A spokesman for the Afghan government said "progress has been made" toward ending the crisis. "I'm hopeful that we will see their safe release in the near future," said Jawed Ludin.
It was unclear, however, if officials would grant the demand of the Taliban splinter group threatening to kill the trio for a prisoner exchange, possibly involving inmates of the U.S. prison for terror suspects at Guantanamo Bay, Cuba.
Shqipe Hebibi of Kosovo, British-Irish Annetta Flanigan, and Philippine diplomat Angelito Nayan were abducted 12 days ago when armed men stopped their marked U.N. vehicle in downtown Kabul.
The kidnapping fanned fear that Afghan insurgents had picked up the deadly tactics of their Iraqi counterparts, who have executed a string of Western hostages.
Afghan and U.N. officials leading efforts to secure their release have been tightlipped about negotiations. But there are signs a deal is possible.
Behgjet Pacolli, a businessman from Kosovo who says he is a relative of Hebibi, told The Associated Press that Hebibi made a satellite telephone call to a friend in Kosovo on Monday. The message was passed to her family, he said.
"She said she feels good and she will be soon with them in Kosovo, and I am happy for that," said Pacolli.
Pacolli said he had conveyed a message to the kidnappers via "influential people" — he met former President Burhanuddin Rabbani on Monday — and had received an answer.
"I expect tomorrow late a success," he said. He said no ransom was being offered.
In Manila, officials said Nayan made a brief call on Monday to the Department of Foreign Affairs, where he worked as a junior diplomat.
"He called and asked a duty officer of the department to tell his sister that he's OK," an official speaking on condition of anonymity said.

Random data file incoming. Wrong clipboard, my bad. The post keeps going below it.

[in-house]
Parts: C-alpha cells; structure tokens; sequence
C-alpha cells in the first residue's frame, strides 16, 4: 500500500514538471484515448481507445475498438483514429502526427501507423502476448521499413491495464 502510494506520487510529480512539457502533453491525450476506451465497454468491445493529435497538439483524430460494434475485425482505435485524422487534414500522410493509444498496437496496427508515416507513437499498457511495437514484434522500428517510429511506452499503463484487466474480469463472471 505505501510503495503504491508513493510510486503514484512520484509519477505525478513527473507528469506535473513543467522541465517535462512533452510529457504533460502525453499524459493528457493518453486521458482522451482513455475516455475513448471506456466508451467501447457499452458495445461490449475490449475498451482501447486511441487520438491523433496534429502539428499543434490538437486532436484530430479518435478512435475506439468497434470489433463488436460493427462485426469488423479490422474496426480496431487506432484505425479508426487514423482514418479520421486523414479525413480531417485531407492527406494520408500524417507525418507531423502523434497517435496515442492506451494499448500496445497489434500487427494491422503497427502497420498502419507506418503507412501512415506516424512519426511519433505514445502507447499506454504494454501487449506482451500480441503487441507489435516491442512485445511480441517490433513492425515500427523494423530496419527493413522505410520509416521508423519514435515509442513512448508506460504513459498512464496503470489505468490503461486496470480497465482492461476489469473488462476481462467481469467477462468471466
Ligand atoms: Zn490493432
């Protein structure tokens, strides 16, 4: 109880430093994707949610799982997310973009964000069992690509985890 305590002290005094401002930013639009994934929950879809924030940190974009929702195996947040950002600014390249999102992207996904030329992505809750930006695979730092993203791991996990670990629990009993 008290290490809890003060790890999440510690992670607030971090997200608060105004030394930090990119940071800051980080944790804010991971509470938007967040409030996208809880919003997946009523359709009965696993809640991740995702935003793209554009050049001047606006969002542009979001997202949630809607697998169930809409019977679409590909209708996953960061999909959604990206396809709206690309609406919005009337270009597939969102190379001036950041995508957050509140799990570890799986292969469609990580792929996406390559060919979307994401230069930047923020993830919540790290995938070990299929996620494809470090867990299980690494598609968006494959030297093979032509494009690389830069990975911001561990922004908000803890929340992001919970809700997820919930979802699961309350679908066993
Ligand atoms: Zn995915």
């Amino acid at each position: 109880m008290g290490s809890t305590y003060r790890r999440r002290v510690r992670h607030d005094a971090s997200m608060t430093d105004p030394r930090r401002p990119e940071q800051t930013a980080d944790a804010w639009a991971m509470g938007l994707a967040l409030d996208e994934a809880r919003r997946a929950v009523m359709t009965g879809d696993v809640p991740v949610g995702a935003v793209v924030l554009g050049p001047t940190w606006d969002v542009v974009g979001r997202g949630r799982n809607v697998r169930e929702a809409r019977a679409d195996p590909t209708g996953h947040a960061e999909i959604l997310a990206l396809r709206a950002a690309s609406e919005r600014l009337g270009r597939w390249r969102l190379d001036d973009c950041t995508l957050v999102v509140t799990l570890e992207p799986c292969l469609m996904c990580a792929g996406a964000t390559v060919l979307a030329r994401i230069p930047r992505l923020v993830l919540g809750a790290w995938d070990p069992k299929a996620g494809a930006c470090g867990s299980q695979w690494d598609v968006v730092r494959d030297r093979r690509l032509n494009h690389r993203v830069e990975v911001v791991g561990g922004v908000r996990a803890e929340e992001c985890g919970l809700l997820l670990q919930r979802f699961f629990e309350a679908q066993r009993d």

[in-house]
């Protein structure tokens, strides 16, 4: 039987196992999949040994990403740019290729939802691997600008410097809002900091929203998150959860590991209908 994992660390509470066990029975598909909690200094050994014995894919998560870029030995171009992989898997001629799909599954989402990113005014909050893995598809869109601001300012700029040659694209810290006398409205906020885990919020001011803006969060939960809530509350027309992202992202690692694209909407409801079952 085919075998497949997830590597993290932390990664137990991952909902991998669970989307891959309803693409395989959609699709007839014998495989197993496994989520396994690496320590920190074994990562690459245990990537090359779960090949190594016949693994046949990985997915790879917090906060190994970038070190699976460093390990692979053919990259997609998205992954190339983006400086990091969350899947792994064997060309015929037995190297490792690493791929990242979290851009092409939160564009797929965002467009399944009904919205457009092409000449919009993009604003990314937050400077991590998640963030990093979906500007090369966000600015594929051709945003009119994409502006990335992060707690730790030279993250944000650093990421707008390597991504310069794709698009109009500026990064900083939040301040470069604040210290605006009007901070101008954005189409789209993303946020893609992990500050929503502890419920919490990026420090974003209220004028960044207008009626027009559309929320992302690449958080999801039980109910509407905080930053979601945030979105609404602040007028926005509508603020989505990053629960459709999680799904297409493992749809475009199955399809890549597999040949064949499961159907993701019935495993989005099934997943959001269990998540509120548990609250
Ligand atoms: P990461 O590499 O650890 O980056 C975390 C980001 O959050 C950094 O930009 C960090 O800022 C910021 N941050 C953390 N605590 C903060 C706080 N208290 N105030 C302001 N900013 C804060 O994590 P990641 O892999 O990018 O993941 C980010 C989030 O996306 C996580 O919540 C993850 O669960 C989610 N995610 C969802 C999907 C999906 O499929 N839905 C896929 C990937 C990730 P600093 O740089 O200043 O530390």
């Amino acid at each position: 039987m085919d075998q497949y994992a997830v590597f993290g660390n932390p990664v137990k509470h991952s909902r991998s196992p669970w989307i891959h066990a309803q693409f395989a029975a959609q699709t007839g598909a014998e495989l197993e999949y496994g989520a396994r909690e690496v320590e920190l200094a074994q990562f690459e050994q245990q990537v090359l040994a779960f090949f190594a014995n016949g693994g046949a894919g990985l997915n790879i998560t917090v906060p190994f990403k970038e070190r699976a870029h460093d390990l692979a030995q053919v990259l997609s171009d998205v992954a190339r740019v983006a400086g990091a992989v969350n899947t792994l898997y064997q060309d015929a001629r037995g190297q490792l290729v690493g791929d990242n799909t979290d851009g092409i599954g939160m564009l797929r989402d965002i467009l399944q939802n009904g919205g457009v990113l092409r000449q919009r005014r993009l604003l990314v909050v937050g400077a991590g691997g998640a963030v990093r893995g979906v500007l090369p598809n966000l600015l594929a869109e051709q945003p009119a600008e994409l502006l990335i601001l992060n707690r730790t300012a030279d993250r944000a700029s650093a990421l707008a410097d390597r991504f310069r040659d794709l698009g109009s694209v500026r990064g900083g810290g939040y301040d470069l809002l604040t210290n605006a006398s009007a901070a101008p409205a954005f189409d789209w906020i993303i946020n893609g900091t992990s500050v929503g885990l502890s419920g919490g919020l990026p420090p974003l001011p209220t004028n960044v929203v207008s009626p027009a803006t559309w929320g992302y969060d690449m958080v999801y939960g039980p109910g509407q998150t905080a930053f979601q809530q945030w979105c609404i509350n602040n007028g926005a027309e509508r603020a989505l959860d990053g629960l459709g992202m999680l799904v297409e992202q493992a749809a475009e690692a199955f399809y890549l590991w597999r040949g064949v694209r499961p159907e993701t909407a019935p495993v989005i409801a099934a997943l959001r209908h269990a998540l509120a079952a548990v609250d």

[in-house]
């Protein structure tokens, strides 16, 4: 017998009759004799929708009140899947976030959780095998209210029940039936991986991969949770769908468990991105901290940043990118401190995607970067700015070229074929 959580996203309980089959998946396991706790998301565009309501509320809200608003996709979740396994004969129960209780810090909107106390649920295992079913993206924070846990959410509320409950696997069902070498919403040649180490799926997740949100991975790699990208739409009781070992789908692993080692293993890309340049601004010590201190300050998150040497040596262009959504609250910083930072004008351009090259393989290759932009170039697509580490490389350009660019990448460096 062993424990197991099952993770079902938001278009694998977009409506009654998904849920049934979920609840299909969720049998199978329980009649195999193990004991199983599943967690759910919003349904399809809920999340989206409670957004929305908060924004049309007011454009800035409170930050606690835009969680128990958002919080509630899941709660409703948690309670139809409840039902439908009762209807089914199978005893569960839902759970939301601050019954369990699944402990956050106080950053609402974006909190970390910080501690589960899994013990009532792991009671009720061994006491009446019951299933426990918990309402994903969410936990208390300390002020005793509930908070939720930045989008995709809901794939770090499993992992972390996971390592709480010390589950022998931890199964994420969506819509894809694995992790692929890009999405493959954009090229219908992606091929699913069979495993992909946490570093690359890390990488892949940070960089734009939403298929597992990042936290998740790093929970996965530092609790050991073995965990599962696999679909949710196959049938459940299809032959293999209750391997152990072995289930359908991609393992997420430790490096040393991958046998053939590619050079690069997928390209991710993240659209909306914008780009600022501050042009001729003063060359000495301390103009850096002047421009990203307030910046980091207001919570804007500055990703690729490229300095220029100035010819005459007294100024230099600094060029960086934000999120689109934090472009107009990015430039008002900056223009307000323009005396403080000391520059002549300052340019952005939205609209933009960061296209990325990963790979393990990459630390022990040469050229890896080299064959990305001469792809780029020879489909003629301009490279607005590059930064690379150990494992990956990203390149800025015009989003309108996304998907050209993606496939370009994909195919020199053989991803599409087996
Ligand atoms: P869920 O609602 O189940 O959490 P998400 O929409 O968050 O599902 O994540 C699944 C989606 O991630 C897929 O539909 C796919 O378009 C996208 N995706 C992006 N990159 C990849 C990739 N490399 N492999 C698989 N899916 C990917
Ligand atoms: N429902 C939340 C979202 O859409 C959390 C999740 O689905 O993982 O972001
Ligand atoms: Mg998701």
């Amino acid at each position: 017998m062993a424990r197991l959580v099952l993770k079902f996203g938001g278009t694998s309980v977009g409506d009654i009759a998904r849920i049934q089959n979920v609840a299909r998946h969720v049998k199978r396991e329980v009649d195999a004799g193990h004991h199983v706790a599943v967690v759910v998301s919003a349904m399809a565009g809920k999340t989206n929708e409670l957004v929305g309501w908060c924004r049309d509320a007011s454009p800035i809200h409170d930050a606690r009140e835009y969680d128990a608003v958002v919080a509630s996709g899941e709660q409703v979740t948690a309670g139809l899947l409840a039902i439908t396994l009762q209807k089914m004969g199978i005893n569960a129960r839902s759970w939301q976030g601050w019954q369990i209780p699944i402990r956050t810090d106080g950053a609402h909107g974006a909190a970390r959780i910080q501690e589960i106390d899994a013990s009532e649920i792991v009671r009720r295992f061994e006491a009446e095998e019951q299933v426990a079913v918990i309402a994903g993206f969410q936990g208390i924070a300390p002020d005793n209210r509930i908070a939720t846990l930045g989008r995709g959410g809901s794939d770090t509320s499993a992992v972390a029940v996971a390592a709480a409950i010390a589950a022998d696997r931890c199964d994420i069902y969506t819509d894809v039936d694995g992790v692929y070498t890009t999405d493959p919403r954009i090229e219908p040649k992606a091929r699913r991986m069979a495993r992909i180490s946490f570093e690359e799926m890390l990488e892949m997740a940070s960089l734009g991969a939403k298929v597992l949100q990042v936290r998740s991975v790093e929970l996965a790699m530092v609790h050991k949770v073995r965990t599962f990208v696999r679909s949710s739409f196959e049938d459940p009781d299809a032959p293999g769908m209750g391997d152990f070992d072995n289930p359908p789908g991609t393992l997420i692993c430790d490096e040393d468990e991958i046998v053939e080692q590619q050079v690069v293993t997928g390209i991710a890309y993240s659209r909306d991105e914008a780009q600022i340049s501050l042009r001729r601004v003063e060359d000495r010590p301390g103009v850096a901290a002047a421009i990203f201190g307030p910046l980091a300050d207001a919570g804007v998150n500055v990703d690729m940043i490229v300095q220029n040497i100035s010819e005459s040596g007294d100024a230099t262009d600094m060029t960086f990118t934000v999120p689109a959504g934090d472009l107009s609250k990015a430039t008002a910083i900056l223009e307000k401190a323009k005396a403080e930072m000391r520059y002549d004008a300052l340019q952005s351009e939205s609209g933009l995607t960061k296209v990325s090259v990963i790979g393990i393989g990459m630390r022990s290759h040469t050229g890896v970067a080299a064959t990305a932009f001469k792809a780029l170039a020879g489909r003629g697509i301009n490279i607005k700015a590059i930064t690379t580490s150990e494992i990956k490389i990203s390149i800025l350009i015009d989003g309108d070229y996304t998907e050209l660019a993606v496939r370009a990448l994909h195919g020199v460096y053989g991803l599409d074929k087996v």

Philippine officials also said they were talking to possible intermediaries of the kidnappers.
Militants had set 2 p.m. as a deadline for Afghan and U.N. officials to arrange for the release of 26 prisoners, though a spokesman said Tuesday they would wait until evening.
"We're very hopeful they will accept our conditions," Syed Khaled told AP by telephone. "If not, the shura (council) will decide what to do next."
Jaish-al Muslimeen, or Army of Muslims, said Sunday that it had handed a list of 26 prisoners to government negotiators during secret talks in southern Afghanistan.
Kabul has secured the release of several foreign hostages kidnapped in the troubled south using tribal chiefs and former militant leaders for behind-the-scenes negotiations.
Sadir Momin, another spokesman for the militants, said 15 of the prisoners they want freed were arrested by American troops near the southern border town of Spin Boldak last month.
He said the other 11 were arrested at various times and could be in U.S. custody in Kandahar, the main U.S. base at Bagram, north of the capital, or Guantanamo Bay.
U.S. military officials in Afghanistan have declined to comment on whether it would release any prisoners.
The group has said it may ease its other demands, which include the withdrawal of the United Nations and British troops from Afghanistan.